• I'm not saying to break your apartment codes, but I'd have at least a small grill somewhere on the premises for emergency use. Provided you use reasonable precautions, don't use it in public walkways or set fire to the lawn, a landlord would understand if you were without power for an extended period of time. Unless of course the complex has permanent grills on the premises.

      • Definitely be careful though, our apartment complex got extremely STRICT a year ago and now if they find a grill they remove it, charge you for removal, and charge a fee for breaking the lease. Made me sad as I am a big time griller!

        • Right, don’t leave it on your patio, store it (completely, completely completely) cool in one of those plastic bins. Or as an option, I’ve seen single use grills at my grocery store lately that might be useful for an emergency.
          By no means am I suggesting she blatantly defy her landlord and thumb her nose at him. I just mean have one accessible for emergency use only.

    • I've been meaning to buy a French press for months. I pick them up and put them down. I don't know why I don't just suck it up and take it to the register. I also love cold brewed coffee, so my waffling is just ridiculous.

  2. We've used our camp stoves a few times when power's gone out. And the grill too. Our gas grill has a side burner- essential for brewing that morning coffee while the nieighbors hover for our first cup while we commiserate about our situations.

  3. We have a charcoal grill and a propane gas grill. We use them year round. When hurricane Ike hit us a couple of years ago and we lost power for about a week, they sure came in handy. We always keep an extra propane bottle filled and charcoal on hand.

  4. Don 't heat your hot water for coffee while grilling meat, we did that during the hurricanes in 2004 and had turkey flavored coffee . . .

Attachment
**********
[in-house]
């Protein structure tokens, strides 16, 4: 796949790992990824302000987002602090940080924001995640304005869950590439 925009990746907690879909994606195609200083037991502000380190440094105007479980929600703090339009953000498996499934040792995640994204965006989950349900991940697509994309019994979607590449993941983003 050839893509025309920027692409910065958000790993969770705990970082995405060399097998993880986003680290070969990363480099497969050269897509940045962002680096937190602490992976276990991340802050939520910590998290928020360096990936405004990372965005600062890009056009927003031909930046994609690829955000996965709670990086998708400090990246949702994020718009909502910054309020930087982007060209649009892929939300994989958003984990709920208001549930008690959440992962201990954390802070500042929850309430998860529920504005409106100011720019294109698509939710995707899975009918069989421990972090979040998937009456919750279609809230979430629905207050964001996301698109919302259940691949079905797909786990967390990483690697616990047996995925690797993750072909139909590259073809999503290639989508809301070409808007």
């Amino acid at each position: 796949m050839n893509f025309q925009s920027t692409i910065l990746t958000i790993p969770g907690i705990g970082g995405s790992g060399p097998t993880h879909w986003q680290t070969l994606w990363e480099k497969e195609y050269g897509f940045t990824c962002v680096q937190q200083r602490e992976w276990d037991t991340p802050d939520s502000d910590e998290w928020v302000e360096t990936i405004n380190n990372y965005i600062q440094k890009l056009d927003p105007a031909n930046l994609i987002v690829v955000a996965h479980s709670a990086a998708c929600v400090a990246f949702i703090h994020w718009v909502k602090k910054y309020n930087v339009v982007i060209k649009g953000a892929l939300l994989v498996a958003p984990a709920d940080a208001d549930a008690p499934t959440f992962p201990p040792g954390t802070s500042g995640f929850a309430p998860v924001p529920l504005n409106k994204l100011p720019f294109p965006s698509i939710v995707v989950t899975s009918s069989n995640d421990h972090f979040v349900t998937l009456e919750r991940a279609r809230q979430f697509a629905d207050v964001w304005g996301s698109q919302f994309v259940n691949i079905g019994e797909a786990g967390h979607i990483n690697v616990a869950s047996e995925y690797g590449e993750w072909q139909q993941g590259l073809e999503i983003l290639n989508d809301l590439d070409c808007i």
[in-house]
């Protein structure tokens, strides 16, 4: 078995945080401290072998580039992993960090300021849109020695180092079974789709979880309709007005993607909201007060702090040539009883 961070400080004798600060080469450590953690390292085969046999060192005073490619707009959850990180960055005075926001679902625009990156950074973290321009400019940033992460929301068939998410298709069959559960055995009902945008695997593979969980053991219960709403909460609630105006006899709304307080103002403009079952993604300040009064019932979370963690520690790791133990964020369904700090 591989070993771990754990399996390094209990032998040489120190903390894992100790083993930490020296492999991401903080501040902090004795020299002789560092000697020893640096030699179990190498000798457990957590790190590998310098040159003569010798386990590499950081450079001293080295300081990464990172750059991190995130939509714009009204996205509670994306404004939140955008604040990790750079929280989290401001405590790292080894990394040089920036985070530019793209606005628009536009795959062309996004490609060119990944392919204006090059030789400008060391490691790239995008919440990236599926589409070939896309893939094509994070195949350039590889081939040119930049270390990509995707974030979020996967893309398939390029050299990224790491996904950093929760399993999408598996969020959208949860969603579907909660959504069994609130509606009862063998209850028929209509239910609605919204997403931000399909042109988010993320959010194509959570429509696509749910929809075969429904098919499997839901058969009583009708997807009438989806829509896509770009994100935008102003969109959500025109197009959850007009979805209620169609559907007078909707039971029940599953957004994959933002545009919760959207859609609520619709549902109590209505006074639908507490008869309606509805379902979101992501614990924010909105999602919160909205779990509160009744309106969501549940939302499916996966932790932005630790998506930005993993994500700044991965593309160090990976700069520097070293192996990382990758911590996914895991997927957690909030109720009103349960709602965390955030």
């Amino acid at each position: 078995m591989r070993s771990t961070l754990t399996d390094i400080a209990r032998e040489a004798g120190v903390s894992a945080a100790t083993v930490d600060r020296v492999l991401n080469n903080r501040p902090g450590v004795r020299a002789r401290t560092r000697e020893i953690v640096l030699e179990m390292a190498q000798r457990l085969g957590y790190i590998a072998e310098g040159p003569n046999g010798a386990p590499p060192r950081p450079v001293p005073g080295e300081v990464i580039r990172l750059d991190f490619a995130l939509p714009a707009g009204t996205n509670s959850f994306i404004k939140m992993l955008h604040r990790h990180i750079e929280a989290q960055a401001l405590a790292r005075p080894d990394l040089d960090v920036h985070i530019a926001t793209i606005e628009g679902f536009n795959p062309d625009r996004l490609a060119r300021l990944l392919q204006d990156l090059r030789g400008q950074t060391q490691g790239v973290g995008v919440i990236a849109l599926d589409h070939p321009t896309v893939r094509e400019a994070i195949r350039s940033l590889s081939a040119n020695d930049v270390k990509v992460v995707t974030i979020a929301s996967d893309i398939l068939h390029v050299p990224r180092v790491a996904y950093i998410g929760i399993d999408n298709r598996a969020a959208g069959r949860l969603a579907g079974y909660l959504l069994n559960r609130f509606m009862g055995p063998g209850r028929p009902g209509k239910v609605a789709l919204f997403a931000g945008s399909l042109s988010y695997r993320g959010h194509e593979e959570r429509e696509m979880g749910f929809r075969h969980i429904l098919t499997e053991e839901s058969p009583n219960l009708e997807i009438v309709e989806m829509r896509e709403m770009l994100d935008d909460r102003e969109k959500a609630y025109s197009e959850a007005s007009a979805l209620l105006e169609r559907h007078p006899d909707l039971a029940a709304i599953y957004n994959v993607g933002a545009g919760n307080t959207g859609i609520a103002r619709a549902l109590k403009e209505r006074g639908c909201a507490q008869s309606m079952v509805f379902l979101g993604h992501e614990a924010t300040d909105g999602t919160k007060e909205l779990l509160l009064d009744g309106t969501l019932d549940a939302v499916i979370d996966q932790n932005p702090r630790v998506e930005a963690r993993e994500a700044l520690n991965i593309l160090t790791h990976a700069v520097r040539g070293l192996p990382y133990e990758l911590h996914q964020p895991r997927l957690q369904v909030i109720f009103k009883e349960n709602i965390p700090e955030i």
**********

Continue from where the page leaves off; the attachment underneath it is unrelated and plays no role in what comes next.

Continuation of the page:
5. another great way to cook in an emergency: Hobo stoves and buddy burners.
    We made these in Scouts and in our Emergency Preparedness Class for our homeschool.
    This also needs to be used out doors.

    You need:

    One large can (like for coffee or 106 oz. or #10 can), clean and empty, label removed
    1 tuna fish can, clean and empty, label removed
    card board
    left-over candles or paraffin
    bottle/can opener (what some people call a "church key")
    tin snips (scissors for cutting metal)
    3-4 inches of wire, optional
    an awl or a nail and a hammer, optional

    #1 The Hobo Stove
    Turn the big can over so the opening is on the bottom.
    Using the bottle opener's pointy end, make a series of holes around the *wall part of the can (not the flat end but the side) at the top. These will be vents around your cook surface.
    Now, using the tin snips, cut a door out. This should be about 4"x4", one edge will be on the open edge of the can (now the bottom) so you only have to cut 3 sides. This door is so you can access and control your heat source. Keep the door; you will need it. [optional step- poke holes in the top of the door and the top edge of the door opening. Using the wire, make a hinge for your little door.]
    Now, your hobo stove is ready to cook.

    #2 Buddie Burners – this is your fuel
    Make long strips of cardboard that are as wide as your tuna can is tall.
    Roll the strips up like a cinnamon roll and put it in the tuna can. You want this fairly full but not packed tight.
    Melt the wax and pour over cardboard. Let cool.

    Store your hobo stove with the Buddie burners inside and matches or a lighter in a cool, dry place. It hardly takes any room and would be great in an emergency kit.

    To use:
    Light the buddie burner. When it is going well, slide it through the door of your hobo stove. Set the door part-way covering the opening to control the flame [if you wired your door, use a stick to prop it open part way, adjusting as you need]. {larger opening = more air = hotter flame; open less = less air = lower flame}
    You can cook right on the surface of your hobo stove (bacon, fried eggs, grilled sandwiches, freedom toast, toad-in-the-hole, hamburger patties, etc.) as long as they aren't soupy. You can also use a pan on the surface for cooking more volume or wetter stuff (scrambled eggs, chili, water for sterilizing or for washing, whatever).

    The materials for this can be found free, made and stored for an emergency. I have never accidentally used up my bubbie burners but I have used all my charcoal without realizing it and found myself without it during a black out.

    Hope a few people try this.